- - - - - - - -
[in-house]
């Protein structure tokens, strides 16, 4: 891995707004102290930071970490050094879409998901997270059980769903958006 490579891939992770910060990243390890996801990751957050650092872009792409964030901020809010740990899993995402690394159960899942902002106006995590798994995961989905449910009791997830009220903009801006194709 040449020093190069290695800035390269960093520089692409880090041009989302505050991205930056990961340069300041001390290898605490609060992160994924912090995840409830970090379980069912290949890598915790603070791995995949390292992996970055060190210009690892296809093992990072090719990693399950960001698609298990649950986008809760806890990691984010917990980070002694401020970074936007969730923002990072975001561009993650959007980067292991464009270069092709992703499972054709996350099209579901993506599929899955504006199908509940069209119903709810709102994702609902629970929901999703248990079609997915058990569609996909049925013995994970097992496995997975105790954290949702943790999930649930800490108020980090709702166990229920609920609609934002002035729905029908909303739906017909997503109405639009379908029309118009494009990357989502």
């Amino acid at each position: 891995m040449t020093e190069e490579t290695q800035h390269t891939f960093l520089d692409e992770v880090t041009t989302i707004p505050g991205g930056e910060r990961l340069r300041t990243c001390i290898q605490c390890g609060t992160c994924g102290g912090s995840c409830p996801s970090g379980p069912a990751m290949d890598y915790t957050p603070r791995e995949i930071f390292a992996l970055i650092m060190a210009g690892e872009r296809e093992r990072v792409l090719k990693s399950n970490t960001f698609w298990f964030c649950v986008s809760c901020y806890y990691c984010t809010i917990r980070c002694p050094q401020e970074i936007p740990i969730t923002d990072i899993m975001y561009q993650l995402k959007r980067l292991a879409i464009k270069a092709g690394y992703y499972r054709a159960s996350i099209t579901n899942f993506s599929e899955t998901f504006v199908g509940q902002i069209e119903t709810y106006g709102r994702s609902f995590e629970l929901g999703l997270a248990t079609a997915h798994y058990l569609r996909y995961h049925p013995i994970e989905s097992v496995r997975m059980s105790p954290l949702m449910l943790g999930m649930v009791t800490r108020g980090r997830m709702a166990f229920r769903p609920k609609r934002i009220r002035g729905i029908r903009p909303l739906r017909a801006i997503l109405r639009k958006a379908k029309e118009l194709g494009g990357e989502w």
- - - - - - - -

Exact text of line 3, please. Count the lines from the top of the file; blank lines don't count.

């Amino acid at each position: 891995m040449t020093e190069e490579t290695q800035h390269t891939f960093l520089d692409e992770v880090t041009t989302i707004p505050g991205g930056e910060r990961l340069r300041t990243c001390i290898q605490c390890g609060t992160c994924g102290g912090s995840c409830p996801s970090g379980p069912a990751m290949d890598y915790t957050p603070r791995e995949i930071f390292a992996l970055i650092m060190a210009g690892e872009r296809e093992r990072v792409l090719k990693s399950n970490t960001f698609w298990f964030c649950v986008s809760c901020y806890y990691c984010t809010i917990r980070c002694p050094q401020e970074i936007p740990i969730t923002d990072i899993m975001y561009q993650l995402k959007r980067l292991a879409i464009k270069a092709g690394y992703y499972r054709a159960s996350i099209t579901n899942f993506s599929e899955t998901f504006v199908g509940q902002i069209e119903t709810y106006g709102r994702s609902f995590e629970l929901g999703l997270a248990t079609a997915h798994y058990l569609r996909y995961h049925p013995i994970e989905s097992v496995r997975m059980s105790p954290l949702m449910l943790g999930m649930v009791t800490r108020g980090r997830m709702a166990f229920r769903p609920k609609r934002i009220r002035g729905i029908r903009p909303l739906r017909a801006i997503l109405r639009k958006a379908k029309e118009l194709g494009g990357e989502w």